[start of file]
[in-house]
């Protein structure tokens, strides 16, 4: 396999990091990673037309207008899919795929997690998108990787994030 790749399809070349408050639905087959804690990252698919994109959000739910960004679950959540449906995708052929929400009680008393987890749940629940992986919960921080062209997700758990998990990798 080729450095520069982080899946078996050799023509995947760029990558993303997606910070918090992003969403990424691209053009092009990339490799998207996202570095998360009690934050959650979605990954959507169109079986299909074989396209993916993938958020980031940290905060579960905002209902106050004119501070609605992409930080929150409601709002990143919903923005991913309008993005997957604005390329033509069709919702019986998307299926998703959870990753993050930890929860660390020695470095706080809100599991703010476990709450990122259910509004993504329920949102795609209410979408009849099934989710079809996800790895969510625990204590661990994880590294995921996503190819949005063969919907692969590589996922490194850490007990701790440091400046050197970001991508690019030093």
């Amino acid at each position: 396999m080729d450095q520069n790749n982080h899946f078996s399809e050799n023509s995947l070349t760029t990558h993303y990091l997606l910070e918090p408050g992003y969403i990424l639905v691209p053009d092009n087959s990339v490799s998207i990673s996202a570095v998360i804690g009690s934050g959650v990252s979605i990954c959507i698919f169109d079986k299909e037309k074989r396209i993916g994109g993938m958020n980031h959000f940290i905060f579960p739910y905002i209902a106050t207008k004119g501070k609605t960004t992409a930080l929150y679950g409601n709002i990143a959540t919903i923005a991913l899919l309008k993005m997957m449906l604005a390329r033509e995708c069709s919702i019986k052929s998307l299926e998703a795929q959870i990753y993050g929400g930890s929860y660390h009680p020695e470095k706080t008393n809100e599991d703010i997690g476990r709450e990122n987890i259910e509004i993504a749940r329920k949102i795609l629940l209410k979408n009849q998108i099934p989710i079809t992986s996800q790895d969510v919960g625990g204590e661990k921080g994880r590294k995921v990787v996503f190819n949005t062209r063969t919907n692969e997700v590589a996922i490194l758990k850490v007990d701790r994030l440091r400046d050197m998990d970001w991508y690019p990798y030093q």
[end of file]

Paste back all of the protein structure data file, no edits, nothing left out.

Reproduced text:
[in-house]
């Protein structure tokens, strides 16, 4: 396999990091990673037309207008899919795929997690998108990787994030 790749399809070349408050639905087959804690990252698919994109959000739910960004679950959540449906995708052929929400009680008393987890749940629940992986919960921080062209997700758990998990990798 080729450095520069982080899946078996050799023509995947760029990558993303997606910070918090992003969403990424691209053009092009990339490799998207996202570095998360009690934050959650979605990954959507169109079986299909074989396209993916993938958020980031940290905060579960905002209902106050004119501070609605992409930080929150409601709002990143919903923005991913309008993005997957604005390329033509069709919702019986998307299926998703959870990753993050930890929860660390020695470095706080809100599991703010476990709450990122259910509004993504329920949102795609209410979408009849099934989710079809996800790895969510625990204590661990994880590294995921996503190819949005063969919907692969590589996922490194850490007990701790440091400046050197970001991508690019030093």
């Amino acid at each position: 396999m080729d450095q520069n790749n982080h899946f078996s399809e050799n023509s995947l070349t760029t990558h993303y990091l997606l910070e918090p408050g992003y969403i990424l639905v691209p053009d092009n087959s990339v490799s998207i990673s996202a570095v998360i804690g009690s934050g959650v990252s979605i990954c959507i698919f169109d079986k299909e037309k074989r396209i993916g994109g993938m958020n980031h959000f940290i905060f579960p739910y905002i209902a106050t207008k004119g501070k609605t960004t992409a930080l929150y679950g409601n709002i990143a959540t919903i923005a991913l899919l309008k993005m997957m449906l604005a390329r033509e995708c069709s919702i019986k052929s998307l299926e998703a795929q959870i990753y993050g929400g930890s929860y660390h009680p020695e470095k706080t008393n809100e599991d703010i997690g476990r709450e990122n987890i259910e509004i993504a749940r329920k949102i795609l629940l209410k979408n009849q998108i099934p989710i079809t992986s996800q790895d969510v919960g625990g204590e661990k921080g994880r590294k995921v990787v996503f190819n949005t062209r063969t919907n692969e997700v590589a996922i490194l758990k850490v007990d701790r994030l440091r400046d050197m998990d970001w991508y690019p990798y030093q």